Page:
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    Owing to the compulsions of the Cold War alliances, there could not take place a meaningful progress in the bi-lateral relationship of Pakistan and China in the decade of 1950s. Gradually, a solid foundation was laid for this strategic bilateral engagement between Pakistan and China in the subsequent years. Apart from establishing the diplomatic relationship, in 1955, during the Bandung Conference, Pakistani Premier Mohammad Ali Bogra and Chinese Prime Minister, Zhou Enlai, formally agreed to enhance their bilateral ties in regional as well as in global context. Visualizing the strategic significance of this relationship, Chairman Mao Zedong, expressed his desire for a better and cordial relationship between Pakistan and China during his meeting with Pakistani Ambassador to China, Mr Sultan ud Din Ahmed, on, May 23, 1955. The historic visit of Chinese Premier Zhou Enlai to Pakistan in December 1956 was of a great significance.16 The visit enabled both countries to understand viewpoints of each other. In the joint communiqué, it was agreed by both countries that, there is no conflict of interests between two neighbours. It was further reiterated that, divergence of views on many problems at international level should not prevent the strengthening of friendship between Pakistan and China.17 Earlier Prime Minister Suhrawardy made a 12 days long trip to People’s Republic of China.

    The gradual cementing of this relationship during 1950s brought both the countries closer as manifested in 1961 when, “Pakistan voted for restoration of China’s seat in the United Nations.”18 Pakistan not only supported but strongly lobbied for the restoration of China’s legitimate right to the permanent seat of Security Council in the United Nations Organizations.19 While supporting the permanent membership of China in UNSC, Pakistan’s Foreign Minister Zafrullah Khan said in 1950, “China is not applying for admission to the United Nations. It is a member state, a permanent member of Security Council, one of the ‘Big Five’.”20 Both countries signed the boundary agreement in 1963. This was a significant milestone as it displayed the growing confidence between the two neighbours. From the Pakistani side, the agreement was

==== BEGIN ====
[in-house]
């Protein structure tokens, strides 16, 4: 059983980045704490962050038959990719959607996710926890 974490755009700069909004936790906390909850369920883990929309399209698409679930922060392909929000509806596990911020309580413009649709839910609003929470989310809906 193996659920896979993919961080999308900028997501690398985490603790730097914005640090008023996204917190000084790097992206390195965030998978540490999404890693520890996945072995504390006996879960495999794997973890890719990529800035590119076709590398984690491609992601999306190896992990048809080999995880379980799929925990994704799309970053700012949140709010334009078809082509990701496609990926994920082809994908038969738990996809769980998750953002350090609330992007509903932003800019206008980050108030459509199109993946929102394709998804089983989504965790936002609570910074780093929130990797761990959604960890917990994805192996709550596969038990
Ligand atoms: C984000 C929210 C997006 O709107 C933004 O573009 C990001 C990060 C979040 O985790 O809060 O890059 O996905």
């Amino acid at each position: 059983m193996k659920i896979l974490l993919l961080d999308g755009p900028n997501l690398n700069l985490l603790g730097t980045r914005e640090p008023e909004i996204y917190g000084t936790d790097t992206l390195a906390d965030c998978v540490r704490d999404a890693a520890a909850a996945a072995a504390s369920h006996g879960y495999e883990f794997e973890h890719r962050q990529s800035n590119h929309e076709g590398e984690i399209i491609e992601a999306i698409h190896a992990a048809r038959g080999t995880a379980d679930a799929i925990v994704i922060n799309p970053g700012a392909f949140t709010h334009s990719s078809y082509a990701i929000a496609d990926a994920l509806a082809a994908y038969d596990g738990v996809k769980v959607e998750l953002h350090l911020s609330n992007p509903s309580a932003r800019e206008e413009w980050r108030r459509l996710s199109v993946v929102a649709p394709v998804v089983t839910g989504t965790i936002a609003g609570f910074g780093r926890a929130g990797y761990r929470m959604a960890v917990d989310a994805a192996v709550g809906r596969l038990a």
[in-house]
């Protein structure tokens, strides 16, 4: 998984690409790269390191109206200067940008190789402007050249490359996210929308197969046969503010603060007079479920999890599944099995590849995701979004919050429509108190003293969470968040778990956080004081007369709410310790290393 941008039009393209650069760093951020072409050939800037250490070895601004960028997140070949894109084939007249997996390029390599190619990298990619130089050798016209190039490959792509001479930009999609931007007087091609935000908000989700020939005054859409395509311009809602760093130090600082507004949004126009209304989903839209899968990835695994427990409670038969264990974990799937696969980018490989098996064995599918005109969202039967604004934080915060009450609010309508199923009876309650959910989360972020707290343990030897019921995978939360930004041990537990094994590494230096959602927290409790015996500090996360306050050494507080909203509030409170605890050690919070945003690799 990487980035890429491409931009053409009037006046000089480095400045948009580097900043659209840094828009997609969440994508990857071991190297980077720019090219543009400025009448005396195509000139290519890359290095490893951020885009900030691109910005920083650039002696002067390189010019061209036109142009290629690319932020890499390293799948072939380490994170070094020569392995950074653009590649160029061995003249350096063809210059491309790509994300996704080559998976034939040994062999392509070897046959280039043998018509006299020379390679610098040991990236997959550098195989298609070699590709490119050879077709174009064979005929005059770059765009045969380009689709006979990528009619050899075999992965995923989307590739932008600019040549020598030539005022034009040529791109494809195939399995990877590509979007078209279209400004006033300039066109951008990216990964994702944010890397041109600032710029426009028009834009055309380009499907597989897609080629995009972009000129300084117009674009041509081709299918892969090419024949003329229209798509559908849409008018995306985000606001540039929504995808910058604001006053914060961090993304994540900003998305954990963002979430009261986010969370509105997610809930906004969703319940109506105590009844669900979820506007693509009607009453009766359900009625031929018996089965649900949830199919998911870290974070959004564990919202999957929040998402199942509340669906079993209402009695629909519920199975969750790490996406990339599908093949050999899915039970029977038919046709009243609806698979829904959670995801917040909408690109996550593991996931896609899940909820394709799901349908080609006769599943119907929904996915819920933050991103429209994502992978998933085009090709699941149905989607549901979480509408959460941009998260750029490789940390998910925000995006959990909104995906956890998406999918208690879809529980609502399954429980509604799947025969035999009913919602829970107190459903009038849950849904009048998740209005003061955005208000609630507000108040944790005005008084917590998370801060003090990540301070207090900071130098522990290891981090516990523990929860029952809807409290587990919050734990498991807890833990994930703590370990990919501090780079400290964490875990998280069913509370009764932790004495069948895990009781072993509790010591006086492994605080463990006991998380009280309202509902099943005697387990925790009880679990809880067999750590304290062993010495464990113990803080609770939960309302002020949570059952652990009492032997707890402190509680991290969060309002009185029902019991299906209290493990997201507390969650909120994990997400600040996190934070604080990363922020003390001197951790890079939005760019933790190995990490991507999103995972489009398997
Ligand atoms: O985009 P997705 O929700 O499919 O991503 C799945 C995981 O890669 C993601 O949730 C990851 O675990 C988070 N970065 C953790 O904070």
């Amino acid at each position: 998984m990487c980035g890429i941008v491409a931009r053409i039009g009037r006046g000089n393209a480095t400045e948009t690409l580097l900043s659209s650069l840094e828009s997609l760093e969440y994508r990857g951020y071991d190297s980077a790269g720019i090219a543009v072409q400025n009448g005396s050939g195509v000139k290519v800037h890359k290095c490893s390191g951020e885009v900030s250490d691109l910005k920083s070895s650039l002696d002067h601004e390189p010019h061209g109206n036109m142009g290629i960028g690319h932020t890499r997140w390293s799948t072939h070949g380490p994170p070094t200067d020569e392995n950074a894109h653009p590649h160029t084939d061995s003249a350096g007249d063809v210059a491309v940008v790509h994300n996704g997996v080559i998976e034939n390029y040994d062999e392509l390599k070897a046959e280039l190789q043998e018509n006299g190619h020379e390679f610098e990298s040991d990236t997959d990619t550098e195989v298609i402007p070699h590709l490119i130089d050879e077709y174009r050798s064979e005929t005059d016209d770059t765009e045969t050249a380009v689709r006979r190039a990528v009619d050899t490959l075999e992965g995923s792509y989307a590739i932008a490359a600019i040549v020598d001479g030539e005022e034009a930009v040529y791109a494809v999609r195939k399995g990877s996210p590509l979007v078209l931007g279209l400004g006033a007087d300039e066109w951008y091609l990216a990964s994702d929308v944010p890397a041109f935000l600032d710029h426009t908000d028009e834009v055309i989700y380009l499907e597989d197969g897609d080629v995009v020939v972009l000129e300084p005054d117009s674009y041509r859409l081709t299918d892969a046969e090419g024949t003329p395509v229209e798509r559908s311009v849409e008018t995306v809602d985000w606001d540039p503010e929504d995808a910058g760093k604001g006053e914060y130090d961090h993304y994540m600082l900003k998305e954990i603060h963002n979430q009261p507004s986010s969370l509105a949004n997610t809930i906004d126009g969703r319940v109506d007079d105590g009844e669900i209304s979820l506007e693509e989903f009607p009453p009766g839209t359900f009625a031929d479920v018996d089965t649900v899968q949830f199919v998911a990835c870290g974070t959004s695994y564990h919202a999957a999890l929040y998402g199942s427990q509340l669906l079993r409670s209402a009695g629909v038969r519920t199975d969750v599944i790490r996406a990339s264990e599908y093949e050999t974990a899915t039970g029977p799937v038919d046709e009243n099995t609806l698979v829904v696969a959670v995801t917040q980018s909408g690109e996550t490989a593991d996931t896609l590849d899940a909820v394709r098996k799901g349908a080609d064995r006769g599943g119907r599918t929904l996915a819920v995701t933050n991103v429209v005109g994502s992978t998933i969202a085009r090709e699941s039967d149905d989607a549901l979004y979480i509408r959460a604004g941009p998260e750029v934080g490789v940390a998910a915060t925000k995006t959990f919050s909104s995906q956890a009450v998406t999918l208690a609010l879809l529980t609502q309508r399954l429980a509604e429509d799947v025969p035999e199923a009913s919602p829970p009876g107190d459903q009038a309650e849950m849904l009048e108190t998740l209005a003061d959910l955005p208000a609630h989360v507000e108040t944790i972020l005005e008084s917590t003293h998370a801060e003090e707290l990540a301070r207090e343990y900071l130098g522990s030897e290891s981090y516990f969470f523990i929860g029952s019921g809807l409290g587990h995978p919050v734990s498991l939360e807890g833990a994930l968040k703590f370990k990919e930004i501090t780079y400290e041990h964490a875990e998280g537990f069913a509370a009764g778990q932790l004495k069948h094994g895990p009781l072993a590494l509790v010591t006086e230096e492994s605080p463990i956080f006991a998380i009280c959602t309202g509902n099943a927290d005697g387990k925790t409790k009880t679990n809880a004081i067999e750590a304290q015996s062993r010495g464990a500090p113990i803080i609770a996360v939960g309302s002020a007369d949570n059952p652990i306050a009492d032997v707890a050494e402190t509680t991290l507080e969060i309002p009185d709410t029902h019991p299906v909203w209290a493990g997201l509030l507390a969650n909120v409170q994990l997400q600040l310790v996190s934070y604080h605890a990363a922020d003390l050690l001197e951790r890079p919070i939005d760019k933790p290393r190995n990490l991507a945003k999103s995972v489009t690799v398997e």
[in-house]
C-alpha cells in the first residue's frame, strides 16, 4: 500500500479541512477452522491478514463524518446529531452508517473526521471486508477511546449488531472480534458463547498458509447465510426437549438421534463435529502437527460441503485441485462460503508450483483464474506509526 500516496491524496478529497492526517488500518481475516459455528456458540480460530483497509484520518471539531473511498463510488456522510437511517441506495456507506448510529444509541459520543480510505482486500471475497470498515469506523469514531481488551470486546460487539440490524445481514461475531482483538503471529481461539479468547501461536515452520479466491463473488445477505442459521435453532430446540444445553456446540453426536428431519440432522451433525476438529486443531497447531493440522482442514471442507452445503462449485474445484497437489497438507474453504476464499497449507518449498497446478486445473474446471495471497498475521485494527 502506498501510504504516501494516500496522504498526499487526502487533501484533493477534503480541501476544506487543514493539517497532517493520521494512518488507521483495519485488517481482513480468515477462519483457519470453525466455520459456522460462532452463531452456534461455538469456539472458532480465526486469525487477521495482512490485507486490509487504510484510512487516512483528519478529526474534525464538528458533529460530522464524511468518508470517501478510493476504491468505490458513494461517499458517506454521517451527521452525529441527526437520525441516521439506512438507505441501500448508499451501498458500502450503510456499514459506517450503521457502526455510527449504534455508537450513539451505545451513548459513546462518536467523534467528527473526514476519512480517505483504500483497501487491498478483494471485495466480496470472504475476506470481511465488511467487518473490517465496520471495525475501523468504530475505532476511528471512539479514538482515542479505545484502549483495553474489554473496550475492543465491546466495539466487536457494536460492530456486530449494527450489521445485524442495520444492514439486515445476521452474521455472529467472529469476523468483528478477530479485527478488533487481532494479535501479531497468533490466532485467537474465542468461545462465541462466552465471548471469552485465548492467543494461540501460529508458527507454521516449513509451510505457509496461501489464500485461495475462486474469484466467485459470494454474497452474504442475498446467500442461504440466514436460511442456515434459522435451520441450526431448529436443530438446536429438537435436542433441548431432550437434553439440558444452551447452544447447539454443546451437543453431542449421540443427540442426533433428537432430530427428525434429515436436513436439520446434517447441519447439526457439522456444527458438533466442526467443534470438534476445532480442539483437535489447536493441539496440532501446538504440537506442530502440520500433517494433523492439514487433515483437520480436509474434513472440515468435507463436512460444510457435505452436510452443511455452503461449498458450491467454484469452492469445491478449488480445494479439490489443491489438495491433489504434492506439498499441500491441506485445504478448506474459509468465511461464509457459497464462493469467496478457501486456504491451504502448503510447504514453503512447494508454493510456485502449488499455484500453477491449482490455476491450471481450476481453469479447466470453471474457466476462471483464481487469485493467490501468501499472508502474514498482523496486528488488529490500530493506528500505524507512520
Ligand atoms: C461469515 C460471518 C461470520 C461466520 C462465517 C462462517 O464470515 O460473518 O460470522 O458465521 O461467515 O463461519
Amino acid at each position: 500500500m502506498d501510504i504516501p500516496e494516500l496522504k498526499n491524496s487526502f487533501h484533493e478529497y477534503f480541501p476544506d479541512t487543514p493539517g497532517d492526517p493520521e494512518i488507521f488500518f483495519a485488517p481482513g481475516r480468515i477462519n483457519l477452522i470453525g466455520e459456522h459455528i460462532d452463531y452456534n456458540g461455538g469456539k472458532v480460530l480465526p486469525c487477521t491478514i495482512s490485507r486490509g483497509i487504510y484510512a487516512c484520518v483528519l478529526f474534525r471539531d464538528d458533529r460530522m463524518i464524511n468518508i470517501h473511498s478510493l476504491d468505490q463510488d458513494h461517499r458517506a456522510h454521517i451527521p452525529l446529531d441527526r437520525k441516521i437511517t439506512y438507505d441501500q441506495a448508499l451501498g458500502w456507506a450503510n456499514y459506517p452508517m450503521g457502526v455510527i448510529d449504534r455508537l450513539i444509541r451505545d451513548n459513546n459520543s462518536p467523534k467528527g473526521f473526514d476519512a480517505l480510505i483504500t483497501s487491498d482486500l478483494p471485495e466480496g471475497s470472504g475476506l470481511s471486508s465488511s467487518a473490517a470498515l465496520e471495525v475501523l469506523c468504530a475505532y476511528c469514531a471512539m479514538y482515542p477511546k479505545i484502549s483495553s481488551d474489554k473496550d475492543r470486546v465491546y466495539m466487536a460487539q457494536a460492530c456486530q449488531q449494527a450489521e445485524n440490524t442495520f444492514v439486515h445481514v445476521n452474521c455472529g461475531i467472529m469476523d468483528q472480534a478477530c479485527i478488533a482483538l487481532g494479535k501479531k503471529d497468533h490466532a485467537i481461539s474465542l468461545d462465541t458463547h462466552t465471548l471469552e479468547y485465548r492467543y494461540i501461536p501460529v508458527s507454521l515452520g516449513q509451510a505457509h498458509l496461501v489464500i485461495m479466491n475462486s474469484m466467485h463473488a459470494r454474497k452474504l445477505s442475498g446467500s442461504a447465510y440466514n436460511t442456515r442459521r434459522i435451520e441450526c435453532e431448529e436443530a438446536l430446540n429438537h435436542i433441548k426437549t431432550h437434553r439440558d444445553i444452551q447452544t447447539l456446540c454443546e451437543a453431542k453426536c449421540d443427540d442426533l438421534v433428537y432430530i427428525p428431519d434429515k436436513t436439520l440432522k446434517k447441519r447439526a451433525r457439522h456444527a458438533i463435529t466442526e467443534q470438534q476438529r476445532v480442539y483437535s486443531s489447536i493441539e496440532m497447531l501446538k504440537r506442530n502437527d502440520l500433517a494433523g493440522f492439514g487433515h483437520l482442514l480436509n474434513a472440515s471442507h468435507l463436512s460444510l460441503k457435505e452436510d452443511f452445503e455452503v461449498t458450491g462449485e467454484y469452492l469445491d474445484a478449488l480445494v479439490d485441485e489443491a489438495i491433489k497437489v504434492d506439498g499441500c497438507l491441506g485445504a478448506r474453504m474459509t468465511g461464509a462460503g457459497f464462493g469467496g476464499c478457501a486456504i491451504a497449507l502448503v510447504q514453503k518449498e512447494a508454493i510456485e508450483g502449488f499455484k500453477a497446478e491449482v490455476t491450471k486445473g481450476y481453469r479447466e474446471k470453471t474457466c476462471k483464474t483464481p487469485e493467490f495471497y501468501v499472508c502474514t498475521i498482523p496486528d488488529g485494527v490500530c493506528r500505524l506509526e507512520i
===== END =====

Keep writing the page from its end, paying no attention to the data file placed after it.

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    signed in February 1963 in Beijing by then Foreign Minister Mr. Zulfiqar Ali Bhutto. Later China helped Pakistan in the construction of Karakoram Highway, commonly referred as friendship highway, linking China’s Xingjian region with Gilgit-Baltistan through Khunjerab Pass, at the height of 16000 feet. Successful completion of this project was the biggest demonstration of mutual support and amity between both neighbours.

    While reiterating the historical wordings of Chairman Mao Zedong, Prime Minister Wen Jiabao described the friendship between Pakistan and China as, a “lush tree with deep roots and thick foliage, full of vigour and vitality,”21 during his historic visit to Pak